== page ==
# Historical question about the $\aleph_2$-Souslin hypothesis

For an uncountable regular cardinals $$\kappa,$$ let $$\kappa$$-Souslin hypothesis, denoted $$SH(\kappa)$$ be the assertion that there are no $$\kappa$$-Souslin trees.

By a result of Jensen, $$GCH+SH(\aleph_1)$$ is consistent. However, the problem of the consistency of $$GCH+SH(\aleph_2)$$ is still open.

Question. $$(a)$$ Where the above question first appeared?

$$(b)$$ Who first asked the question (possibly not in a published paper or book) and when?

Any references are welcome.

First, in case your question suggests that you managed to prove the consistency of $GCH+SH(\omega_2)$, then let me congratulate you wholeheartedly! Second, to put things in context, let us recall that an $\omega_2$-Souslin tree is a non-special $\omega_2$-Aronszajn tree which is (obviously) an $\omega_2$-Aronszajn tree.

Back to your question. By the time that Jensen proved the consistency of $GCH+SH(\omega_1)$, all of the following were already known:

(1) If $CH$ holds, then there exists a special $\omega_2$-Aronszajn tree (Specker, 1949).

(2) If $V=L$, then $GCH$ holds and there is an $\omega_2$-Souslin tree (Jensen, 1972).

(3) It is equiconsistent with the existence of a weakly compact cardinal that there are no $\omega_2$-Aronszajn trees (Mitchell [and Silver], 1972).

Anyone who was aware of the last three results was basically led to the question of whether $GCH$ (or even just $CH$) is consistent with $SH(\omega_2)$. I do not think this automatic'' question is attributed to anyone.

As far as I can tell, the first paper to address this problem was Gregory's (1976). Recall that Jensen's theorem concerning $V=L$ actually gave two sufficient conditions for the existence of an $\omega_2$-Souslin tree: (1) $CH+\diamondsuit(S^2_1)$, and (2) $\square_{\omega_1}+\diamondsuit(S^2_0)$. In the above-mentioned paper, Gregory proved that $\diamondsuit^+(S^2_0)$ follows from $GCH$ (this should be compared with a 1980 theorem of Shelah who proved that $\diamondsuit(S^2_1)$ does not follow from $GCH$). In the same paper, Gregory furthermore proved that $GCH$ and the existence of a non-reflecting stationary subset of $S^2_0$ (a consequence of $\square_{\omega_1}$) already yields such a tree. Gregory's result and the surrounding questions were soon after echoed in a survey paper by Kanamori and Magidor (1978).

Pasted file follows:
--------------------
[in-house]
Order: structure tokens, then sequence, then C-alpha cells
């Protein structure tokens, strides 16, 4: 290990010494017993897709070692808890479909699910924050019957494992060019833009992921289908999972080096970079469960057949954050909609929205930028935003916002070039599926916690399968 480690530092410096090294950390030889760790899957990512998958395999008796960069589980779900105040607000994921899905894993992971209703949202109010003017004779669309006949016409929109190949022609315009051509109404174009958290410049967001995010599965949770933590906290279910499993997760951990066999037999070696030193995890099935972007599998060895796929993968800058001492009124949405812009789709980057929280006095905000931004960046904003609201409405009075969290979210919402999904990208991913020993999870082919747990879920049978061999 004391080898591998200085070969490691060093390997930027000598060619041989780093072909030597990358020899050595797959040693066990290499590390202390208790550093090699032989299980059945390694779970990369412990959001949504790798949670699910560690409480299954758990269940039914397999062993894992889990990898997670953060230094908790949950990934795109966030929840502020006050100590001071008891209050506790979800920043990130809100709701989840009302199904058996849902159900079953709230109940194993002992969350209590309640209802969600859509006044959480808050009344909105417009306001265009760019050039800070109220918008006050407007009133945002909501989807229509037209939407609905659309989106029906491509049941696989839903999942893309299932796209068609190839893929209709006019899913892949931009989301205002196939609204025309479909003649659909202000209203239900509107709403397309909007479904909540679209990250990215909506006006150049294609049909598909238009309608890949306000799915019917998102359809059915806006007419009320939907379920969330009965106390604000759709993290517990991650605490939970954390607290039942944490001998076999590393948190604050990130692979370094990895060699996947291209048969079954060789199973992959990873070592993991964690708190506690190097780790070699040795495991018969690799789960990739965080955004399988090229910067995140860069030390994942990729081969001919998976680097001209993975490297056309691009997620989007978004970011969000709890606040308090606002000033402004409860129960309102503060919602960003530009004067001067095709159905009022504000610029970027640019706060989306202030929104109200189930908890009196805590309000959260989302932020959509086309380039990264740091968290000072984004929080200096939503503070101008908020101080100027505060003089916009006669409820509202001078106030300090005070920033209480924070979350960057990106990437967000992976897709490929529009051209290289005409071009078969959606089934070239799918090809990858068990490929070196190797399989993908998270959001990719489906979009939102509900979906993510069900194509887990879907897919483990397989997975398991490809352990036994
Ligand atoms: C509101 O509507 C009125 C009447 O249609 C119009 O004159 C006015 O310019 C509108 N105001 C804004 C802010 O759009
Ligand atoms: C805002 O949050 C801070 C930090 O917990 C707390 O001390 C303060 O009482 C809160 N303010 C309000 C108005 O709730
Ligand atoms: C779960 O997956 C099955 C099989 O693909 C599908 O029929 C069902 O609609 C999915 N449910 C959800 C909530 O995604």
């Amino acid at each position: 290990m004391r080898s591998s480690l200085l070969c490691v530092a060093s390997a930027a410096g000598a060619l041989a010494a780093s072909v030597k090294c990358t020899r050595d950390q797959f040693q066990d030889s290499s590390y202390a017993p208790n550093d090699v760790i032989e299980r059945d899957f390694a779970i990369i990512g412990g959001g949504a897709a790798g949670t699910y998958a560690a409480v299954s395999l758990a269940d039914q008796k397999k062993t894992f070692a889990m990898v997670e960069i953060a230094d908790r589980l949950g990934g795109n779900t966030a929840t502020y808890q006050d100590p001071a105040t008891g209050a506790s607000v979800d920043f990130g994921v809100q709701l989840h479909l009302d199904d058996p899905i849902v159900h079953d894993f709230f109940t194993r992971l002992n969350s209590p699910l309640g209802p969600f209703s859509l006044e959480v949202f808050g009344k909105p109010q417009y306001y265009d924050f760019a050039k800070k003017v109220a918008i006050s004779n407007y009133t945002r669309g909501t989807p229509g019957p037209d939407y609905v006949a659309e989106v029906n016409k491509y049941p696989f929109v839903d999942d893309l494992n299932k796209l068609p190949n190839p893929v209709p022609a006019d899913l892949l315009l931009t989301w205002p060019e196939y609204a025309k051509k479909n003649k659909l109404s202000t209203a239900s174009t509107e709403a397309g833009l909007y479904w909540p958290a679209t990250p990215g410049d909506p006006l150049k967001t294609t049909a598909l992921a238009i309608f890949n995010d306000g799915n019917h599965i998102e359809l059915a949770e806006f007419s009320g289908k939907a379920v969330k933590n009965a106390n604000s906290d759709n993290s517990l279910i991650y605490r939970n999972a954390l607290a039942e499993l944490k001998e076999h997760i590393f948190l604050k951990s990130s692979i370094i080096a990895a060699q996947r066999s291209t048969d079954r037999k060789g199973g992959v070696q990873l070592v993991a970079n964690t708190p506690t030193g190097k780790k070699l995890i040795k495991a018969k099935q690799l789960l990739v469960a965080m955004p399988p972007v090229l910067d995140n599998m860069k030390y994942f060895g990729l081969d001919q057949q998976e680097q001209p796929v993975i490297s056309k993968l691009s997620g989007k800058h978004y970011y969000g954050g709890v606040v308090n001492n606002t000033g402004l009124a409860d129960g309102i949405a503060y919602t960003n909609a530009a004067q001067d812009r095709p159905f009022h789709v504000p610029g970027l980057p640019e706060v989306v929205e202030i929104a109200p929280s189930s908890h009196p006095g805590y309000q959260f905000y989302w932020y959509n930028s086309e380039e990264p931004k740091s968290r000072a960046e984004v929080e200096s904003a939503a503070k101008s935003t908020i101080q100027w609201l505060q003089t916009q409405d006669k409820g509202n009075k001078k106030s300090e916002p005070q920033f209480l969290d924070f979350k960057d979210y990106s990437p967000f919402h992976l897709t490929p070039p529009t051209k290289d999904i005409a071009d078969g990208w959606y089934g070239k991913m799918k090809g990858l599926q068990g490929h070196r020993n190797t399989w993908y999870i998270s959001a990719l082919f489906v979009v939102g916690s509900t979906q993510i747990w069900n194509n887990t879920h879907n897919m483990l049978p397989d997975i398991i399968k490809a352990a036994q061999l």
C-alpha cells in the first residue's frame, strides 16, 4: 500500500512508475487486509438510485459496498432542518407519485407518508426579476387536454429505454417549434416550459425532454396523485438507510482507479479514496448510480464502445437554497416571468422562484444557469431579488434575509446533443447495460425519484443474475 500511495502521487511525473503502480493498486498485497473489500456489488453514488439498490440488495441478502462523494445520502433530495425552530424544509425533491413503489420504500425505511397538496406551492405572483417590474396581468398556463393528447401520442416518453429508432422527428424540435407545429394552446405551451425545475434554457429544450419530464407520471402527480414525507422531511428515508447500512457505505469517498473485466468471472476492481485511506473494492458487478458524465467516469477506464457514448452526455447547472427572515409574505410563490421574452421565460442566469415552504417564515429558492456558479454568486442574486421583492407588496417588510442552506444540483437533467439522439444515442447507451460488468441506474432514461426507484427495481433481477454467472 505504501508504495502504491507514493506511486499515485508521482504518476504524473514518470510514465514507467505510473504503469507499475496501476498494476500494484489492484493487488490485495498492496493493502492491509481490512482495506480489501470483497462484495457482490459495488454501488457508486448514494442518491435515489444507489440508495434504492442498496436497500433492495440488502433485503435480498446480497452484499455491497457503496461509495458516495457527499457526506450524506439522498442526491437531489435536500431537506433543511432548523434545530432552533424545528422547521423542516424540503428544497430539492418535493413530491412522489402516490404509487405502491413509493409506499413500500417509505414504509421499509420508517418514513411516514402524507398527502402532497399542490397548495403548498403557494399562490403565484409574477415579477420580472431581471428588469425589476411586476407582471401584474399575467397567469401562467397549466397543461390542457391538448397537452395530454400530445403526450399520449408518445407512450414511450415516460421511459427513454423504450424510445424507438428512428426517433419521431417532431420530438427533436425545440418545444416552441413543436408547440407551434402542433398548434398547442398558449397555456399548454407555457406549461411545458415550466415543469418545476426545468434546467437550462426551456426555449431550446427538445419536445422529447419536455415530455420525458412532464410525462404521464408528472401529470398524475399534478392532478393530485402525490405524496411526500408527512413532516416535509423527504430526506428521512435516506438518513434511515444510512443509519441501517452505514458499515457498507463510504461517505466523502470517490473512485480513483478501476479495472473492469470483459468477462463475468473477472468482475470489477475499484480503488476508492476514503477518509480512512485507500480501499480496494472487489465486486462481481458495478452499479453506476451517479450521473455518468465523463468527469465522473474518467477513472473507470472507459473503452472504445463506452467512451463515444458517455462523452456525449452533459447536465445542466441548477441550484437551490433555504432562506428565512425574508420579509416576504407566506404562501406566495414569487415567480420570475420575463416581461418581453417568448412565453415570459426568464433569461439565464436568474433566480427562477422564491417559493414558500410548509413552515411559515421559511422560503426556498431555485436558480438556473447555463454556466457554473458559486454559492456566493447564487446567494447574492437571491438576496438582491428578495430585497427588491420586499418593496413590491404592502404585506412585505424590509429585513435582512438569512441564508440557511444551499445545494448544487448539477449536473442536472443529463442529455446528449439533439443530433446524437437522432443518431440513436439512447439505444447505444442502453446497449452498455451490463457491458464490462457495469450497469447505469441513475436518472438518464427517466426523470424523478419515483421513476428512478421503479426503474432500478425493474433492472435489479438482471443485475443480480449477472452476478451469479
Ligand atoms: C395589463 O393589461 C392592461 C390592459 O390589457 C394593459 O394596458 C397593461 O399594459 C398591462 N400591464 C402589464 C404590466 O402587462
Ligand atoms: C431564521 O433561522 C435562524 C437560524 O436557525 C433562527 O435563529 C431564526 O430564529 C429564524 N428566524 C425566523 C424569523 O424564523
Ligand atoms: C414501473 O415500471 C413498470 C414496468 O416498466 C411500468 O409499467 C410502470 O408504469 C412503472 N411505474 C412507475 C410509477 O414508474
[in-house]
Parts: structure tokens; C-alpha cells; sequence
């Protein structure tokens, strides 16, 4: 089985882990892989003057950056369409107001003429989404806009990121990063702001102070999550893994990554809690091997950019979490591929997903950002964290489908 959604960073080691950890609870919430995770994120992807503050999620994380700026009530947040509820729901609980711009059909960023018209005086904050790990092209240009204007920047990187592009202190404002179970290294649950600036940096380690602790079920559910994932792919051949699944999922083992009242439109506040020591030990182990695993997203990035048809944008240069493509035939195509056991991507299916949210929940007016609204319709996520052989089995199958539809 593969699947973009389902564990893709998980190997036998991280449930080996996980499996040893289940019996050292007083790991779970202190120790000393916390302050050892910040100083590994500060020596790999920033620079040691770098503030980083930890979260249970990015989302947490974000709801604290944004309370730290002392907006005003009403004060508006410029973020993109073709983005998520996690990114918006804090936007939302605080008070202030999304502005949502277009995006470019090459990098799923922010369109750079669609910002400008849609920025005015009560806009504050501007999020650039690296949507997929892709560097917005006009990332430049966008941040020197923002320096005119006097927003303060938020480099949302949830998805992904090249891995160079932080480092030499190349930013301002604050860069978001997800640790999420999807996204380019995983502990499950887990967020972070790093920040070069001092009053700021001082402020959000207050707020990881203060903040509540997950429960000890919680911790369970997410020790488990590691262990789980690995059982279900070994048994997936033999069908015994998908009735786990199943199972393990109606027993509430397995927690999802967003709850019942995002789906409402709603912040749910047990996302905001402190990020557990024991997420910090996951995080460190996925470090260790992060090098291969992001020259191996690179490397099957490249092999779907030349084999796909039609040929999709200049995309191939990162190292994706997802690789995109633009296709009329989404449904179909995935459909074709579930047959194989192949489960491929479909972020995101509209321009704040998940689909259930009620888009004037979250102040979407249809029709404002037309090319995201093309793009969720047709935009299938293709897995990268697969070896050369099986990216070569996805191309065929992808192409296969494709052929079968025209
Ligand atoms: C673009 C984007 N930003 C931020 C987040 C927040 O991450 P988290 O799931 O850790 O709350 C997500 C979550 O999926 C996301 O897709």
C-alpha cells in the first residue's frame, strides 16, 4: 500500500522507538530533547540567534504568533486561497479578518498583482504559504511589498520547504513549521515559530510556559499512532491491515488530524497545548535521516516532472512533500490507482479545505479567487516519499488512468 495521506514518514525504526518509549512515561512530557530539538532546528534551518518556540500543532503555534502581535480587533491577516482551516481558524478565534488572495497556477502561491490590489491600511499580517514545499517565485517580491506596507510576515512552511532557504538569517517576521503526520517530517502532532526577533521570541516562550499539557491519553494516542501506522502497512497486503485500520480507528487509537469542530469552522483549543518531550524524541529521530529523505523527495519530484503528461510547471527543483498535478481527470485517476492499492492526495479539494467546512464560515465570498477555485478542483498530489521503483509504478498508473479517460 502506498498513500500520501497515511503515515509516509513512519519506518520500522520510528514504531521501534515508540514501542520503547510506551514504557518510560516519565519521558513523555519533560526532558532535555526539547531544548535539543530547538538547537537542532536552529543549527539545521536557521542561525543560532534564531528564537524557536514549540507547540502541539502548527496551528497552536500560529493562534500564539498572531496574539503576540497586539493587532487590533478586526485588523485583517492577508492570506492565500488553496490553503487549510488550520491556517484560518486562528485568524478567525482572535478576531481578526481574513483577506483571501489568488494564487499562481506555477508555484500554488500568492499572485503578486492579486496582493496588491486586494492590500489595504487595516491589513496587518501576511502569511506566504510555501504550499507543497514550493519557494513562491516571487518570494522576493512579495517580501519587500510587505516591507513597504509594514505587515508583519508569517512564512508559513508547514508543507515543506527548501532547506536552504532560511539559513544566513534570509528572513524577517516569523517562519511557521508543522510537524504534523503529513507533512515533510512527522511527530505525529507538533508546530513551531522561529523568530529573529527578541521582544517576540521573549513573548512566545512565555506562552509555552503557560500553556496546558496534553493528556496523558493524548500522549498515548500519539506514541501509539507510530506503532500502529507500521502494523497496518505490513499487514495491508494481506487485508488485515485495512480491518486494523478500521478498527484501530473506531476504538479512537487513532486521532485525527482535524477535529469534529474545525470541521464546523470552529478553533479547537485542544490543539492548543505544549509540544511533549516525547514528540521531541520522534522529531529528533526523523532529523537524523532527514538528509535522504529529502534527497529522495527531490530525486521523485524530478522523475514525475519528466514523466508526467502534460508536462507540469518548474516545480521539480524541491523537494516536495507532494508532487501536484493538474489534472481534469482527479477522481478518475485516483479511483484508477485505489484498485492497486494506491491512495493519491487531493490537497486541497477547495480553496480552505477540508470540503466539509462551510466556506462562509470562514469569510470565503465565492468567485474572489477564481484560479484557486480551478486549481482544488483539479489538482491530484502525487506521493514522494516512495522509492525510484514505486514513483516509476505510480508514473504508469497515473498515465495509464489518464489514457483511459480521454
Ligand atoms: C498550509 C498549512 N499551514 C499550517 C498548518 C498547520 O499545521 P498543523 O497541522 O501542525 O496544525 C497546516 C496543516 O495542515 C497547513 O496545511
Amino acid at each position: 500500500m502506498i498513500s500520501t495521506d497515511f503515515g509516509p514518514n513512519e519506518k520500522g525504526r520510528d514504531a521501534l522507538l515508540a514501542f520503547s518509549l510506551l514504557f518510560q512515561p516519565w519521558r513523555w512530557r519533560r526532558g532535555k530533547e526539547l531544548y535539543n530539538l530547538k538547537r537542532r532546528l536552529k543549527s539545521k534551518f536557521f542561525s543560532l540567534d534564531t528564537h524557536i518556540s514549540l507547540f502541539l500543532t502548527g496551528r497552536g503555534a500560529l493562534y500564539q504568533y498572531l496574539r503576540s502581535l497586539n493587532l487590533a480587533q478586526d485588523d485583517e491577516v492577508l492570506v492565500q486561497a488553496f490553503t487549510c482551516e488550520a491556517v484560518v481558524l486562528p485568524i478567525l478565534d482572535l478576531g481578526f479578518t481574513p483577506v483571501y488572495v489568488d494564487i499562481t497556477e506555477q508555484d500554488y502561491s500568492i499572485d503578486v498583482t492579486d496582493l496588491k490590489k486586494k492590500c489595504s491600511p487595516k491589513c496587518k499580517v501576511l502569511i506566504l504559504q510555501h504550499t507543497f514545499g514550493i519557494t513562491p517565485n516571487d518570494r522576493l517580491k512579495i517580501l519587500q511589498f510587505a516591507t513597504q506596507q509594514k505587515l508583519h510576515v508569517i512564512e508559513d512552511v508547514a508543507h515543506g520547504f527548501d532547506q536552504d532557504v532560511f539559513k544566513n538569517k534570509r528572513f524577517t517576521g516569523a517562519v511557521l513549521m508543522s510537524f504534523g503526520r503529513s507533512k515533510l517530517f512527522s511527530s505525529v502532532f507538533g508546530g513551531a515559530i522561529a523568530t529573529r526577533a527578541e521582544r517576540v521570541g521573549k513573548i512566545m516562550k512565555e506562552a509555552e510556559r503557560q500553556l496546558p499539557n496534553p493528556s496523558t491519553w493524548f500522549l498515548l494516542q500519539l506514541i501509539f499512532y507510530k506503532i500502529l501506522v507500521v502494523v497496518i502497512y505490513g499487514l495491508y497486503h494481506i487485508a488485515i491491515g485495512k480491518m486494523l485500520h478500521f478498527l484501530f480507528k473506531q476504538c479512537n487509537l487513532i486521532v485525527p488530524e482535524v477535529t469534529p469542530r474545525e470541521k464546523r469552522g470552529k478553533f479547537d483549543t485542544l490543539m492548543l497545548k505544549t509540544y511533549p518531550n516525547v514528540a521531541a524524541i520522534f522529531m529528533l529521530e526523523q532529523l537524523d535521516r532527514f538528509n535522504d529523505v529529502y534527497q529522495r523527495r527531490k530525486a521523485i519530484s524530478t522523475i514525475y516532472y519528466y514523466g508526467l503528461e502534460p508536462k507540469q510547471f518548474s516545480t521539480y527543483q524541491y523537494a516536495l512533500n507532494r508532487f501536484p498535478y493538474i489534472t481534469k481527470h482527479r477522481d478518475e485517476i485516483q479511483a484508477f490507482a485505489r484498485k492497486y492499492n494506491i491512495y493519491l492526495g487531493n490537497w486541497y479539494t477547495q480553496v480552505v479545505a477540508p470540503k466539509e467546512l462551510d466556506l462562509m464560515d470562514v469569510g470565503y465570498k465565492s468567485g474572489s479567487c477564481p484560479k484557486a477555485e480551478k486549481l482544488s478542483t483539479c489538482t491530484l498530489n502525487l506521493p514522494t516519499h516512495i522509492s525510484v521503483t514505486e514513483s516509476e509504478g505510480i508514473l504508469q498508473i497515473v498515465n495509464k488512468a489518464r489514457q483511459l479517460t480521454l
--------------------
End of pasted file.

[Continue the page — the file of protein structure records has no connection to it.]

Around the same time, Laver proved that the consistency of a measurable cardinal yields the consistency of $CH+SH(\omega_2)$. I recently learned that in a visit to Berkeley, Laver said that he is looking to reduce the hypothesis into a weakly compact cardinal, since this would gave an equiconsistency''. In a phone conversation I had with Shelah this very week, he told me the following. When Laver proved his consistency result, Mati Rubin (who got his Ph.D. with Shelah) was in Colorado. Rubin informed Shelah of the proof, and Shelah managed to reduce the measurable cardinal hypothesis into a weakly compact. After a wait period, Shelah airmailed his proof to Laver, who wrote down a joint paper (1981). That is, the paper was physically written by Laver.

The last paragraph of the Laver-Shelah paper (1981) reiterates the fact it is open whether $GCH+SH(\omega_2)$ is consistent. This paragraph refers to Gregory's 1976 paper that shows that $GCH+SH(\omega_2)$ implies the consistency of a Mahlo cardinal, and to an upcoming paper of Shelah and Stanely (that appeared in 1982) showing that $CH+SH(\omega_2)$ implies the consistency of an inaccessible cardinal. A proof (or just a claim) that the Laver-Shelah theorem gives an equiconsistency result never appeared in print.